The demand for authentic assessment has seen school leaders around the world turn to technology to gain deeper insight into student success and to measure student learning in real-world contexts. More and more, educators are looking for ways to assess 21st century skills, or “career-readiness skills” which include deeper learning competencies like critical thinking, collaboration, communication, creativity, and problem solving.
These types of competencies, have been traditionally difficult to measure in the past, and until recently have not been incorporated into standard curriculums for assessment. But today, advancements in digital assessment tools allow educators to create and deliver multi-step questions that require students to showcase their collaborative thinking.
Using Technology to Assess Collaboration
While there are many nuanced definitions for collaboration, there are a number of skills tied to the competency that the National Center for the Improvement of Educational Assessment notes are consistently highlighted, including:
- The ability to plan and make group decisions
- The ability to communicate ideas, understand different perspectives and elaborate on another team member’s work
- The ability to contribute resources and ideas
- Reflecting on, monitoring and adjusting processes to the benefit of the group
Oftentimes, collaborative assignments can become unbalanced, where a group may end up relying on the strongest member to carry the majority of the weight. This makes assessing meaningful collaboration a challenge. Fortunately, in a digital context, assessment tools that support the QTI standard and PCIs can redefine how we measure this 21st-century skill.
Portable Custom Interactions
According to the Center for Assessment, there are several considerations that should be taken into account regarding the sophistication of assessment questions in order to measure collaborative skills in a meaningful way.
“Assessment tasks should be sufficiently complex and offer sufficient challenge to encourage joint, collaborative activity. Overly simplistic, routine, or trivial tasks do not require students to collaborate by negotiating ideas or pooling resources, ideas, and efforts.” – Carla Evans, Ph.D. National Center for the Improvement of Educational Assessment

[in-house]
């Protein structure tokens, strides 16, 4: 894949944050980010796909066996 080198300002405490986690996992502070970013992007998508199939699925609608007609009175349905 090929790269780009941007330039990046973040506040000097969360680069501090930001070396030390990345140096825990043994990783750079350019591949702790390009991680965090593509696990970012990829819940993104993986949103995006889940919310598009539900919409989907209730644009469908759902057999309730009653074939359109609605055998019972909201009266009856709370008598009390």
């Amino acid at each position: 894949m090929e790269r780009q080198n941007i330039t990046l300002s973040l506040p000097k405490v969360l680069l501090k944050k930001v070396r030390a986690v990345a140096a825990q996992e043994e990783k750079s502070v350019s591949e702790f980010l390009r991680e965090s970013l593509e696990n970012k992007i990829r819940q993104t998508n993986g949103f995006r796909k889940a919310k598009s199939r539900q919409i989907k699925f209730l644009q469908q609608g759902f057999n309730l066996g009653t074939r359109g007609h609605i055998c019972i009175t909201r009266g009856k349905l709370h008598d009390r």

Portable Custom Interactions undoubtedly open the door for these possibilities.
Portable Custom Interactions (PCIs) have gained prominence in assessment over the past decade, as they enable multi-step, authentic problem solving activities that provide rich data insights and can be tied directly to students’ 21st century skills. PCIs are more complex, technology enhanced assessment questions that have shown significant promise for helping educators understand student collaboration.
A Practical Approach
In France, education leaders at DEPP, the Directorate for Statistics of the French Ministry of Education, rely heavily on PCIs in their assessments to measure higher-order thinking and collaborative approaches to problem solving. Using the TAO assessment platform, one stand-out PCI that they have developed with social psychologists is a chatbot assessment item designed to measure both creativity and collaboration.
In this item, a student interacts with an Avatar, and their task is to co-create a story in collaboration with it. The Avatar makes propositions to the student, which they can then accept or reject. To highlight collaboration, students must explain their reasoning for accepting or rejecting the Avatar’s proposition as they build the story.
DEPP notes that his approach to measuring collaboration has been introduced fairly recently, and they are still collecting data from the PCI. However, it’s already clear to them that the data they are collecting will be crucial to assessing deeper 21st century competencies.
As educators and policy makers have identified the ability to collaborate as an important outcome rather than a means to teaching, they’ve begun placing a focus on measuring the quality of collaborative actions students partake in. By using assessment technology like PCIs, the possibilities for deepening the understanding of how students acquire and use this skill are limitless.
Contact us to find out how TAO enables you to create and share complex PCIs to measure 21st century skills. And download our case study detailing the French Ministry’s use of PCIs to connect the dots between teaching, learning and assessment.